Traditional Hawaiian Dance Clothes for Men

by Judy Greenlees
Samoan dancer wearing a malo on Oahu.

Samoan dancer wearing a malo on Oahu.

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Men's traditional Hawaiian dance clothes are worn to honor the ancient gods of Hawaii. Each item of clothing is an adornment for the dancer, and is chosen to attract attention to the feet, hands, head, arms and legs as the dancer tells a story through movement. The materials and fabrics display unique symbolism identifying the deity praised. Through the wearing of traditional hula clothes, Hawaiian male hula dancers seek to preserve their cultural heritage.

The Malo

Men often wear a loincloth, or malo. Typical adornments include leis for their heads and necks. Wrists and ankles showcase kupe'e. Leis and kupe'e are made of flowers, plants, shells, whale bones and dog's teeth. In addition to their religious symbolism, these items enhance the dances with sounds and fragrance.

The Pa'u

Since ancient times, both men and women have worn hula skirts, called pa'u, made of bark cloth called kapa. The kapa is stamped with intricate painted designs, honoring specific Hawaiian gods. Dancers make hula skirts from kapa cloth, and also use other materials such as ti leaves, lauhala (dried leaves of the hala tree) or ilihau (processed bark of the hibiscus tree). Creating natural costumes is part of the hula ritual.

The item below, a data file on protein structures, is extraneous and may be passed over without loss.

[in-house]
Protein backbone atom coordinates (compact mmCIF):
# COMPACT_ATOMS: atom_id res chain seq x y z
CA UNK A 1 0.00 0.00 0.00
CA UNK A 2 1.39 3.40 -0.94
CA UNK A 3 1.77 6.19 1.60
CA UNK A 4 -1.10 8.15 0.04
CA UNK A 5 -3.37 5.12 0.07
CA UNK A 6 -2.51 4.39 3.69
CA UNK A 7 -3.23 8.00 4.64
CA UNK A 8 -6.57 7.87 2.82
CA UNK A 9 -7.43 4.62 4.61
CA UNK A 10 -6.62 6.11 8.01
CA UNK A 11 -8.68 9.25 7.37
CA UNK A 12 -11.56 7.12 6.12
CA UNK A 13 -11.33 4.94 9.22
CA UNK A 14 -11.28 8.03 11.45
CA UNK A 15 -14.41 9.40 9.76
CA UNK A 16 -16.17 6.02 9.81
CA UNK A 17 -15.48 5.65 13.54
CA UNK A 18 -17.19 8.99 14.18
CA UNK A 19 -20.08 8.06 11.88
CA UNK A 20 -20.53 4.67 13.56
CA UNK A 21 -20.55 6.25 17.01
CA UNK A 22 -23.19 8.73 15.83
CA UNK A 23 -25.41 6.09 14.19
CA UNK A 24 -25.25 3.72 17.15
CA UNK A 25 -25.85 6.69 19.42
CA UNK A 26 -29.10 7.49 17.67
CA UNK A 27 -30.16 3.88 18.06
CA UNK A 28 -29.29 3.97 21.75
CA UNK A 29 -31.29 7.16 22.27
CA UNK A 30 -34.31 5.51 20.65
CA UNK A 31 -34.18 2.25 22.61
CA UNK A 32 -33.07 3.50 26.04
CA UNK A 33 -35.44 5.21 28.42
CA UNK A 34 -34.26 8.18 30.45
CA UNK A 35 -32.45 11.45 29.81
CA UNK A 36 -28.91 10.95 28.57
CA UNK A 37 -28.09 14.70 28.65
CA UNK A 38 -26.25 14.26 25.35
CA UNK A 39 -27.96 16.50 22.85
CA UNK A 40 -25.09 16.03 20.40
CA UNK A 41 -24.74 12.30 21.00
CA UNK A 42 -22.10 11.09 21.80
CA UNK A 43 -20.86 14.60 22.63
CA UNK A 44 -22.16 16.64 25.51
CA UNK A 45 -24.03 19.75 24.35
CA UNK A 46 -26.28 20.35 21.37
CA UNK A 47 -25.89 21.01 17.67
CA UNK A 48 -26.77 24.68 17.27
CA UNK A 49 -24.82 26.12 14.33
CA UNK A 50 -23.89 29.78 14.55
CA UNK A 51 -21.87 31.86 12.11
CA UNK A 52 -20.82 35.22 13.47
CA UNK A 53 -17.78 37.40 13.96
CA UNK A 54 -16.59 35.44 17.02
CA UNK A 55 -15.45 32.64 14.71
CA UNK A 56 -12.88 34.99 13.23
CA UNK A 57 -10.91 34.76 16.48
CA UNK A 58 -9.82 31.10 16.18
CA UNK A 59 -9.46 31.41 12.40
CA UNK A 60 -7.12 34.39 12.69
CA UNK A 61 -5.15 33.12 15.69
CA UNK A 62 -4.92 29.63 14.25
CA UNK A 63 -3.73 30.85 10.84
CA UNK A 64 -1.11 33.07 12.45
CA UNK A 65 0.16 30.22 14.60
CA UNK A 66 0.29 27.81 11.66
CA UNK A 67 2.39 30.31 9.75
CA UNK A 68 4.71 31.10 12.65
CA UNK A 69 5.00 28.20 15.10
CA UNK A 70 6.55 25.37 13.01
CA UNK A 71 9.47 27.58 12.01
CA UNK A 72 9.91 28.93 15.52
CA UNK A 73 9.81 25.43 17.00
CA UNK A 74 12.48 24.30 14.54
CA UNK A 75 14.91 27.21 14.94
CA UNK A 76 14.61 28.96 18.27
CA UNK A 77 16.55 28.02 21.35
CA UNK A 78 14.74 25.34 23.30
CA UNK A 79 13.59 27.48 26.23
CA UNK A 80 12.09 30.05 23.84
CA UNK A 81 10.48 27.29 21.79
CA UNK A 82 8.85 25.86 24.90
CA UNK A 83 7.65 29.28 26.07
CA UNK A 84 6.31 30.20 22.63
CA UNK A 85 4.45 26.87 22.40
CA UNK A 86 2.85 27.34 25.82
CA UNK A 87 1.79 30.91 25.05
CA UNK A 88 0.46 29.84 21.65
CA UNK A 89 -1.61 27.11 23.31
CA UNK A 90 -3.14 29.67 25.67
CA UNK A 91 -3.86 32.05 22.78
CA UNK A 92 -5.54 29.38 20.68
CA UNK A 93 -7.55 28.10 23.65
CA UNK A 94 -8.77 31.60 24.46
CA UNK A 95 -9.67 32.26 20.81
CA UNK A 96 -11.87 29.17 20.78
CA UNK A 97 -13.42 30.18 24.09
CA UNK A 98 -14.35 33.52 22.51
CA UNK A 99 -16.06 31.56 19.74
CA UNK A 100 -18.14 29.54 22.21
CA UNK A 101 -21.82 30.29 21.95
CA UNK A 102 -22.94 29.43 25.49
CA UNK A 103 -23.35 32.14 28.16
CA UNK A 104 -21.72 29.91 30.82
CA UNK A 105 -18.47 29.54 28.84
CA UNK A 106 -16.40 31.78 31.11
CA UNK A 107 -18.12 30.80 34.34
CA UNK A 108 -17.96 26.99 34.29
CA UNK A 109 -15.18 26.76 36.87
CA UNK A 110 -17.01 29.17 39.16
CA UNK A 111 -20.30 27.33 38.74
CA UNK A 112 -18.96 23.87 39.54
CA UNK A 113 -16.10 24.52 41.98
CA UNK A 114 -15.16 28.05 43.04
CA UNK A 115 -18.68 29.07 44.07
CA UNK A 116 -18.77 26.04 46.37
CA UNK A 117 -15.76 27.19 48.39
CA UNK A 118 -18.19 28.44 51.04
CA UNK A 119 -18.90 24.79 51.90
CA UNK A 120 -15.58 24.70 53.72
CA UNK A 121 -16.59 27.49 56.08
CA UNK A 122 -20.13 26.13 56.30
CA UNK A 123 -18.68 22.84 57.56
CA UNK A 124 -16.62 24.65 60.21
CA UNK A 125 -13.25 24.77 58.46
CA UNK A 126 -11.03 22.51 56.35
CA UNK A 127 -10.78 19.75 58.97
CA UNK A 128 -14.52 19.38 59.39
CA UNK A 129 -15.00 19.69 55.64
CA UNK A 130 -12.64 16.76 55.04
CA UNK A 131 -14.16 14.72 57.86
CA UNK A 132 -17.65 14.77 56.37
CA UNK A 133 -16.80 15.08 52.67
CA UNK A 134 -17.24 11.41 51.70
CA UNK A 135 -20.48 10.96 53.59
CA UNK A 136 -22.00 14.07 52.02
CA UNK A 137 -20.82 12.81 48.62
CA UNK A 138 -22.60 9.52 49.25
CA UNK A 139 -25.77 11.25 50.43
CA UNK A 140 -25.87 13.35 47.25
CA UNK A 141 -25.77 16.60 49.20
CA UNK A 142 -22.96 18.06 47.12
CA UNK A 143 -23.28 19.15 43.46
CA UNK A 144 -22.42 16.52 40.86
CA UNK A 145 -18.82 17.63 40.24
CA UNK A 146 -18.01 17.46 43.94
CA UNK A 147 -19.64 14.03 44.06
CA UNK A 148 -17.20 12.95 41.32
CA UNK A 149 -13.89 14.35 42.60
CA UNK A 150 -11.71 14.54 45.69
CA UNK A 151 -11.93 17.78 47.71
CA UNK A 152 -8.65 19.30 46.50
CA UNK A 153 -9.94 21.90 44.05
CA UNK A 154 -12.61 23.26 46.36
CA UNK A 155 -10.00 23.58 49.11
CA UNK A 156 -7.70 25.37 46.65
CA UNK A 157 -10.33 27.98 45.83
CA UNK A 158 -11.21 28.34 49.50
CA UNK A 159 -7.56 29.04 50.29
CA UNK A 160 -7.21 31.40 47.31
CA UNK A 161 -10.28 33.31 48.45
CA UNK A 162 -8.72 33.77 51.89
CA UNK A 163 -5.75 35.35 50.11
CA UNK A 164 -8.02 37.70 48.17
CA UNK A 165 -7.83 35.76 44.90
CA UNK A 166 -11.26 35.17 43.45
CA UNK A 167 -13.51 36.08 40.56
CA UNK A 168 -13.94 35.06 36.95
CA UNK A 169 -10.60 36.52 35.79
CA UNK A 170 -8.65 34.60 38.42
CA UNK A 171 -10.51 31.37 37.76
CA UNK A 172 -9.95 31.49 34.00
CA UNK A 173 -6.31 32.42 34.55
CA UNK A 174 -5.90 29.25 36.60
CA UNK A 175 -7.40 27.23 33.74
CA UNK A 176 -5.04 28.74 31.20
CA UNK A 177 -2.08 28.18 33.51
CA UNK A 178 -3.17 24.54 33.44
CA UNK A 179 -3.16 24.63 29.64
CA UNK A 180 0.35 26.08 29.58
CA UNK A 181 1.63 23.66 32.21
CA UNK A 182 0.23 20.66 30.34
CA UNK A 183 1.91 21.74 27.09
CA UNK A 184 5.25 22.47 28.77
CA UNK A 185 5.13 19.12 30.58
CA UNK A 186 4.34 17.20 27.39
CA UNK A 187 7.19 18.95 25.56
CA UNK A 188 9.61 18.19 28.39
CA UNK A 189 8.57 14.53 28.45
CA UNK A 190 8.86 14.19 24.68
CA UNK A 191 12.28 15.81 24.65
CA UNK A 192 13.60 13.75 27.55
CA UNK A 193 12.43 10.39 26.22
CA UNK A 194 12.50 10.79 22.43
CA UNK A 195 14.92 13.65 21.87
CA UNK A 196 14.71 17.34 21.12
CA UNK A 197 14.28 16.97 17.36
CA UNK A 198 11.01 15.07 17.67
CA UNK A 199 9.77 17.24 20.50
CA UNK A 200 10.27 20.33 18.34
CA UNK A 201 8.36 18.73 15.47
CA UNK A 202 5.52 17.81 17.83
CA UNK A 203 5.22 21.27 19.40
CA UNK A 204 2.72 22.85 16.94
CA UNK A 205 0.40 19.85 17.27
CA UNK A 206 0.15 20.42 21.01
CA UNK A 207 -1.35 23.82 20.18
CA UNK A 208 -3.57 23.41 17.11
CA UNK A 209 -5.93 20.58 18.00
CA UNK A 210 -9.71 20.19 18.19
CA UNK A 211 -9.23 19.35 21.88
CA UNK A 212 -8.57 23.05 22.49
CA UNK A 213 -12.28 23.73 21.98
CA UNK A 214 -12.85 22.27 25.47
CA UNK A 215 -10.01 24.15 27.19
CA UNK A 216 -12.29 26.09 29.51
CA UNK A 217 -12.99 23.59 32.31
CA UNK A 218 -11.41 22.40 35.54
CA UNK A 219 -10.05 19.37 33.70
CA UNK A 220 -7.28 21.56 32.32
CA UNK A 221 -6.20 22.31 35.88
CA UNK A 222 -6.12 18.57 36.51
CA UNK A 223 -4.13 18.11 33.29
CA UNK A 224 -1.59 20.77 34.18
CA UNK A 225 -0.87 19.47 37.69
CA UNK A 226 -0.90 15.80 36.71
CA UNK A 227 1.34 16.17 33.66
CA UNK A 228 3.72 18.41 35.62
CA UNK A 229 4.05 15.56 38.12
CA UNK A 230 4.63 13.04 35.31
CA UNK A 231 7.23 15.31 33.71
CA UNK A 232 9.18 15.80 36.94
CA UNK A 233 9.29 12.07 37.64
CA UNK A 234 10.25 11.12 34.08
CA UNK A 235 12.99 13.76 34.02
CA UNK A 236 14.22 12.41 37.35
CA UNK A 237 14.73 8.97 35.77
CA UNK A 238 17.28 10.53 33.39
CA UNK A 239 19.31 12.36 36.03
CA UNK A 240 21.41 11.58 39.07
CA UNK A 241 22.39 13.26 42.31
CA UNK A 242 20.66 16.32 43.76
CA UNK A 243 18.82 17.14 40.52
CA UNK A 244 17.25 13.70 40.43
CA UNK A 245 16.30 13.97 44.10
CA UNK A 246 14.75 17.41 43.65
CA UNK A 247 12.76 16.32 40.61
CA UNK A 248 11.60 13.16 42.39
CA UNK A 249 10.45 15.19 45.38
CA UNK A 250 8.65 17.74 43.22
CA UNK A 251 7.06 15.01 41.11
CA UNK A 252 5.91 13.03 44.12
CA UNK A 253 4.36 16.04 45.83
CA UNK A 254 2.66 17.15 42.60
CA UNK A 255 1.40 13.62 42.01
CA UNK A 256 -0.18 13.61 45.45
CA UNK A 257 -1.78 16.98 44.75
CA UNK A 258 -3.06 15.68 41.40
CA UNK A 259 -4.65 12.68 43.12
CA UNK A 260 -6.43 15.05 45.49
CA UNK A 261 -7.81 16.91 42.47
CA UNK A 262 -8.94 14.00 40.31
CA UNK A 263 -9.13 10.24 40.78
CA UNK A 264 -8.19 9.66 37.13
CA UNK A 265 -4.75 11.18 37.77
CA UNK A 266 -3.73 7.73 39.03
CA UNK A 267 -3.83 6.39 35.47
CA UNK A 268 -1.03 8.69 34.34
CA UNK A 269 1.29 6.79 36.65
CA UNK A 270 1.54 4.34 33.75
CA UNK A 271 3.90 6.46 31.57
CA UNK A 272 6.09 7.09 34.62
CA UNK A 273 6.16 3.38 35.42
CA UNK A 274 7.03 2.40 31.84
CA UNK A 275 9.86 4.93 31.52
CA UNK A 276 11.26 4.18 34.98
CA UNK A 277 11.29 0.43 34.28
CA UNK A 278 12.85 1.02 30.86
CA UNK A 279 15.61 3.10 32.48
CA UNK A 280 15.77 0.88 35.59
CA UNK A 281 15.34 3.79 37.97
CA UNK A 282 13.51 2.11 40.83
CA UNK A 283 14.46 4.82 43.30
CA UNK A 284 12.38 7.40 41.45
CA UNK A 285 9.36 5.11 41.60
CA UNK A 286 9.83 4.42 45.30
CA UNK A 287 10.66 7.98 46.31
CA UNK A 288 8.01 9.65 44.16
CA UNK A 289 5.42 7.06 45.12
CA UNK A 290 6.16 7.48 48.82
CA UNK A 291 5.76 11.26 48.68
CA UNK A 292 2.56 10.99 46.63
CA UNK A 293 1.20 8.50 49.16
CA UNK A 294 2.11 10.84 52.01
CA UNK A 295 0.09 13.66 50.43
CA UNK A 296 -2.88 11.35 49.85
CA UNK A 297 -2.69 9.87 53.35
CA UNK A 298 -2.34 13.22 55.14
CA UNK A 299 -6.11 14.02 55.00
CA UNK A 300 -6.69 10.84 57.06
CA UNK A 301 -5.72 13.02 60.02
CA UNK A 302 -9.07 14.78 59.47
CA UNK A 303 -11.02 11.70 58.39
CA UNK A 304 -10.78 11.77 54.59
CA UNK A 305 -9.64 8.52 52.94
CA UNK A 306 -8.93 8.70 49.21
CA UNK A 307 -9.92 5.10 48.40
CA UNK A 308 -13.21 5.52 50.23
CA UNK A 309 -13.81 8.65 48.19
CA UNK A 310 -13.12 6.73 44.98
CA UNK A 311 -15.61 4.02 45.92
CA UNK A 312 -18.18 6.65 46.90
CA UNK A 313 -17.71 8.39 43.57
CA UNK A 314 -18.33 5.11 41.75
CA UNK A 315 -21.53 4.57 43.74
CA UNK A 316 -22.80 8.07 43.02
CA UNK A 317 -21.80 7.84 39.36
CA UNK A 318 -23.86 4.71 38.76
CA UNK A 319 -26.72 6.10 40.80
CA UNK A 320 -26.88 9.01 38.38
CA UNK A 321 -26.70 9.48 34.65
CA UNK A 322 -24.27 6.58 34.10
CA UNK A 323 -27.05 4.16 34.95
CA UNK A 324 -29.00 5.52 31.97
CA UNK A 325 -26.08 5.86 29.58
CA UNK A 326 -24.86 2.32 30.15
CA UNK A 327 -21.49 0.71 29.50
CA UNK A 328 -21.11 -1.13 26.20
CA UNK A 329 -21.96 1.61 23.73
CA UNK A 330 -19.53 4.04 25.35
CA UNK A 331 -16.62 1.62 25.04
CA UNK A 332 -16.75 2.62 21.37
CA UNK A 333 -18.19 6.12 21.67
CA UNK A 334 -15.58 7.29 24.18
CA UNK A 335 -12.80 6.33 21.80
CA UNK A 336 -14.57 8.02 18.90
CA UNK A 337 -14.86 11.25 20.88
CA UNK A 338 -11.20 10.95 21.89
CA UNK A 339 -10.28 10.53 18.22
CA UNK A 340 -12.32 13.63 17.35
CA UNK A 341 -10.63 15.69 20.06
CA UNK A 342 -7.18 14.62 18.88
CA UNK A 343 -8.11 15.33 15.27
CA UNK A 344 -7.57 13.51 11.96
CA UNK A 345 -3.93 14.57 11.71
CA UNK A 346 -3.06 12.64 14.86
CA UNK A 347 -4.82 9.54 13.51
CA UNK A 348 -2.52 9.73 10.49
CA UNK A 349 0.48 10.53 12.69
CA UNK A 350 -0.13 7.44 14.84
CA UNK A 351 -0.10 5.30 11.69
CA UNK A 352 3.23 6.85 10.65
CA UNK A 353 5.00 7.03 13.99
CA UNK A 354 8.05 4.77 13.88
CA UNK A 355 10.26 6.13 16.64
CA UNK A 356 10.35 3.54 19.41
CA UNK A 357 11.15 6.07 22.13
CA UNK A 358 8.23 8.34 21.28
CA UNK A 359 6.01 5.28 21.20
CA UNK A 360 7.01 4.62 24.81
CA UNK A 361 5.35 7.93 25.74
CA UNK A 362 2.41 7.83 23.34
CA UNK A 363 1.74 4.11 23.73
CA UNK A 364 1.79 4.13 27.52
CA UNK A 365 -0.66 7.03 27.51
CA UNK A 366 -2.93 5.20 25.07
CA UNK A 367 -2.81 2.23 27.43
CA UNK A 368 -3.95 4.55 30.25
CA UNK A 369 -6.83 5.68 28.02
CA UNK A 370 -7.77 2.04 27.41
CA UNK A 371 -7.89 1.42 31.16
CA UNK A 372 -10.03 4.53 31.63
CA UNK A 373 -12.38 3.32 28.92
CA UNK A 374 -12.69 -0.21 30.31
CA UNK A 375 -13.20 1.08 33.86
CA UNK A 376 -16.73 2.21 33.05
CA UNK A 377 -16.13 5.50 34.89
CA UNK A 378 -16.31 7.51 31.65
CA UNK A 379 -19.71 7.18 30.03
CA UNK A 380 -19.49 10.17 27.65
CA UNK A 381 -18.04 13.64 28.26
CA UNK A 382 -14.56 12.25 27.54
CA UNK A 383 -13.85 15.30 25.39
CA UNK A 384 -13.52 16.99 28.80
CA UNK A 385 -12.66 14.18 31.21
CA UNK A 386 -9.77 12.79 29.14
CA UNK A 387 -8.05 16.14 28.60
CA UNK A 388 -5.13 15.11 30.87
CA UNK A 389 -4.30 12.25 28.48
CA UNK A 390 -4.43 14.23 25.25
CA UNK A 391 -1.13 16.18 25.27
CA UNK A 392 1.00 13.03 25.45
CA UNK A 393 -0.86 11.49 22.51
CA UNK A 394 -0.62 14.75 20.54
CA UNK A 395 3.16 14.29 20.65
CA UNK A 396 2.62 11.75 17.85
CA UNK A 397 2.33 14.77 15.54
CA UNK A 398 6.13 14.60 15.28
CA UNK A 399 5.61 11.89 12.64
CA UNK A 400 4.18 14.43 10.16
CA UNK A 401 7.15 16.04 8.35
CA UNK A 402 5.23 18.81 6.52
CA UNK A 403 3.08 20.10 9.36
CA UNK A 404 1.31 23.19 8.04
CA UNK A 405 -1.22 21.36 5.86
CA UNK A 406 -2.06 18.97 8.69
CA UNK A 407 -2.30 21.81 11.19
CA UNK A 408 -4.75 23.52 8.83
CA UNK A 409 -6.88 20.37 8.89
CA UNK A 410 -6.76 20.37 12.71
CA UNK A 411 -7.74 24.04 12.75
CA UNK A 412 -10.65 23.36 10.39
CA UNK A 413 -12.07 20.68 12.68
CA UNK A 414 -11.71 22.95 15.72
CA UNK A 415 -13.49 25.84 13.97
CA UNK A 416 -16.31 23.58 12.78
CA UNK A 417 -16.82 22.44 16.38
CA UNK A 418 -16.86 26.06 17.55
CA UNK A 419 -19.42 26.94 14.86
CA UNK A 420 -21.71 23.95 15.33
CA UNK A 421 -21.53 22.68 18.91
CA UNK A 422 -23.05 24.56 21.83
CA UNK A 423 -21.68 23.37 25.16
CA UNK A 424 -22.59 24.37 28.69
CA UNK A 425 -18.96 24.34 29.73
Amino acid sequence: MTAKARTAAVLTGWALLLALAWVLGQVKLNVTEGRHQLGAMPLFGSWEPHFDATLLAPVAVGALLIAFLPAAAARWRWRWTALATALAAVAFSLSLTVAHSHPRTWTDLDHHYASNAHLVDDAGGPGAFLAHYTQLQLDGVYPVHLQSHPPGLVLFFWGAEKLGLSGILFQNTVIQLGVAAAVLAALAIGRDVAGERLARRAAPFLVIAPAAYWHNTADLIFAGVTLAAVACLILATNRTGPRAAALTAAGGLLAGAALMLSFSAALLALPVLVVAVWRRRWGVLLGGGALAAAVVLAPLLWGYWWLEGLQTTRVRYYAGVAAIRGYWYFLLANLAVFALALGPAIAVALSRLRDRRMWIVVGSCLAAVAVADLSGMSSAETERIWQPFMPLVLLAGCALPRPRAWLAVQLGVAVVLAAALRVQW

The Kupe 'e

The kupe 'e are bracelets, anklets and headbands worn by both male and female hula dancers. They are often woven with plants, shells, fibers, feathers or flowers. Their varied fragrances or sounds enhance the sensory experience of those watching the dancing and serve as additional adornments for dancers of either sex.

The Lei

The lei is the garland worn by male or female hula dancers around their heads and necks. Leis may be made of many different kinds of flowers and plants, including ti leaves, kukui nuts, he'e berries, orchids, maile leaves and kukuna-o-ka-la. Lei materials honor ancient Hawaiian deities, and the leis often used as an offering to the gods after the hula is over.

About the Author

Based in Los Angeles, Judy Greenlees has been writing since 2009. Some of her experience includes writing for "The Piano Encyclopedia" and "Artistic Journeys." She holds a Bachelor of Arts in music from California State University, Fullerton and a Master of Business Administration with distinction from New York Institute of Technology.

Photo Credits

  • Medioimages/Photodisc/Photodisc/Getty Images